NPP Maintains Majority NDC Sits On Minority Side

Osei Kyei-Mensah-Bonsu

The rancour over which side of the House of arliament forms the Majority and Minority sides in the House of Parliament appears to have been sorted out.

The sitting arrangement when the House resumes today will have the New Patriotic Party (NPP) expected to become the Majority caucus and the National Democratic Congress (NDC) the Minority.

The ruling NPP and opposition National Democratic Congress (NDC) are split, 137 seats apiece.  Leaders of both parties in Parliament have given indications that the NDC MPs will sit on the left-hand side of the Speaker’s chair reserved for the Minority caucus.

Leader of the opposition lawmakers, Haruna Iddrisu, announced yesterday at a press conference that members of his side did not bother sitting on the left-hand side of the Speaker’s chair when Parliament reconvened.

“We have no difficulty sitting on the left (hand side of the Speaker’s chair). We are responsible Ghanaian citizens.

“The people of Ghana want to see Parliament functioning and functions effectively to serve their purposes and needs.”

The parliamentary chamber has a seating accommodation for 275 members with the seats divided into four blocks. The Block No.1 and 2 are on the right-hand side of the Speaker’s chair and seats there are occupied by the members of the party with the highest number, while block No. 3 and 4 are on the left-hand side, with the seats occupied by members belonging to the party with the lower numbers.

Mr. Iddrisu said what happened in Parliament on the dawn of January 7, 2021 “did not please many and therefore in the interest of peace and ensuring that Parliament functioned effectively to serve the needs of the Ghanaian people, my side would have no difficulty sitting on the left, while we make the demands that our strength be respected in the composition of committees and in the determination of the leadership of committees.”

“But even more importantly, they appreciate that Fomena is only arithmetic but not legal and constitutional,” he argued.

NPP Leader

In a response, the leader of the NPP caucus, Osei Kyei-Mensah-Bonsu, said the NPP looked forward to constituting the majority side after the independent MP decided to pitch camp with the NPP side in the House.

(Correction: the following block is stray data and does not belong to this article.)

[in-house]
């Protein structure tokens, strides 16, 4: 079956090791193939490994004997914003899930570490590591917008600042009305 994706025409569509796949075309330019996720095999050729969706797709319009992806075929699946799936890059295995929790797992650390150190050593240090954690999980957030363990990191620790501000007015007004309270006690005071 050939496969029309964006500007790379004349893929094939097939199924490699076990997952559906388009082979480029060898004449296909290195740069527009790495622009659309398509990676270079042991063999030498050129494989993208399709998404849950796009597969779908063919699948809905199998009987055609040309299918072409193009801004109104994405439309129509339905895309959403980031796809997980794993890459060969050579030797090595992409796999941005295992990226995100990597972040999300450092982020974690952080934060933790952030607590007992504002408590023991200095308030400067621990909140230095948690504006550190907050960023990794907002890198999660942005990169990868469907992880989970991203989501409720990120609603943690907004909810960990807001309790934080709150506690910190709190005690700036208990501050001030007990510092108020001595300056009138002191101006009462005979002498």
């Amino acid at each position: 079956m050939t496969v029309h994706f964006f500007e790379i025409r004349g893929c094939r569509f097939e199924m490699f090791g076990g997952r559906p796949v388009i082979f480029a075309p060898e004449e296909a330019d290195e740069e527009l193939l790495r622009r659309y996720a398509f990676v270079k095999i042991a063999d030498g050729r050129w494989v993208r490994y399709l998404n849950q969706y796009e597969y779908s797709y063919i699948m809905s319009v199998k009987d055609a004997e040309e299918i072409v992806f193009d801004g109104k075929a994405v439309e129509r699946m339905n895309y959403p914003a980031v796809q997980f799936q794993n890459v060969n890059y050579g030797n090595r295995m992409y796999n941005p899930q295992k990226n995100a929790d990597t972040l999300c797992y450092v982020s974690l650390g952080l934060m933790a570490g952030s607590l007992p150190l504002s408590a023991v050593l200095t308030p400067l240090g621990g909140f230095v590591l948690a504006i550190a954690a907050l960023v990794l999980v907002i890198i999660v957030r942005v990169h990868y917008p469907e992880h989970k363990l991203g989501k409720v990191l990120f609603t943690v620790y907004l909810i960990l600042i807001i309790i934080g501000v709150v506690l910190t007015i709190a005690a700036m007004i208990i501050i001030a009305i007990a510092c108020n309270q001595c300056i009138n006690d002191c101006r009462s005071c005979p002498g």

According to him, even though the NPP and NDC both have 137 seats apiece, the addition of the independent MP to the NPP settled the issue, asserting that “giving the circumstances that we find ourselves in, the person who bears the trump card is the independent MP. Wherever he decides to pitch his camp will determine which side constitutes the majority.”

“We recognize that as political parties, ensuing from the conduct of the general election, we have 137 seats to the NPP and 137 to the NDC.

“As far as the two parties are concerned, we have split down the middle – 137, 137. But Ghana’s Parliament is not an even number Parliament and the rules of our Parliament recognize only two sides – the Majority caucus and Minority caucus.

“I am aware that my party has been making efforts to reach out to him. Why? Because we know the reality. The reality is to pitch camp with us to give us plus one advantage in the House and become the Majority side.

“The leader of that side will become the Majority Leader of the House. That comes without equivocation. I am aware that the NDC has also been trying to reach out to him, and it is born out of the confession of the Chief Whip at ‘Joy’ that he was disappointed in the fact that he (Asiamah) turned them (NDC) down.”

“Why was he disappointed and what was the purpose in trying to reach out to him,” Mr. Kyei-Mensah-Bonsu asked rhetorically.

However, the NDC leadership insisted there was no clear-cut Majority in the Eighth Parliament and that they were ceding the right-hand side sitting of the Speaker to their colleagues on the other side on condition that they would respect their strength and numbers in the House.

“Nobody should be engaged in any fruitless effort to add on what he or she did not possess or have. By our official record, the Parliament of Ghana is one of equal strength and equal numbers – 137 and 137,” Haruna stressed.

He continued, “It has never happened under our democratic history and in particular under the Fourth Republic. It is unique and it comes in its wake with its own opportunities and challenges that we all must seek to address.”

According to him, although the Fomena Independent MP had written to the Speaker to indicate that he “shall, for the purposes of transacting business in the House, associate with the NPP caucus in Parliament,” that in itself did not give the NPP the Majority.

“His words did not say I am joining the NPP. For the avoidance of doubt, I do hereby affirm that I shall cooperate and collaborate with the NPP caucus in the Eight Parliament,” he emphasized.

By Ernest Kofi Adu, Parliament House



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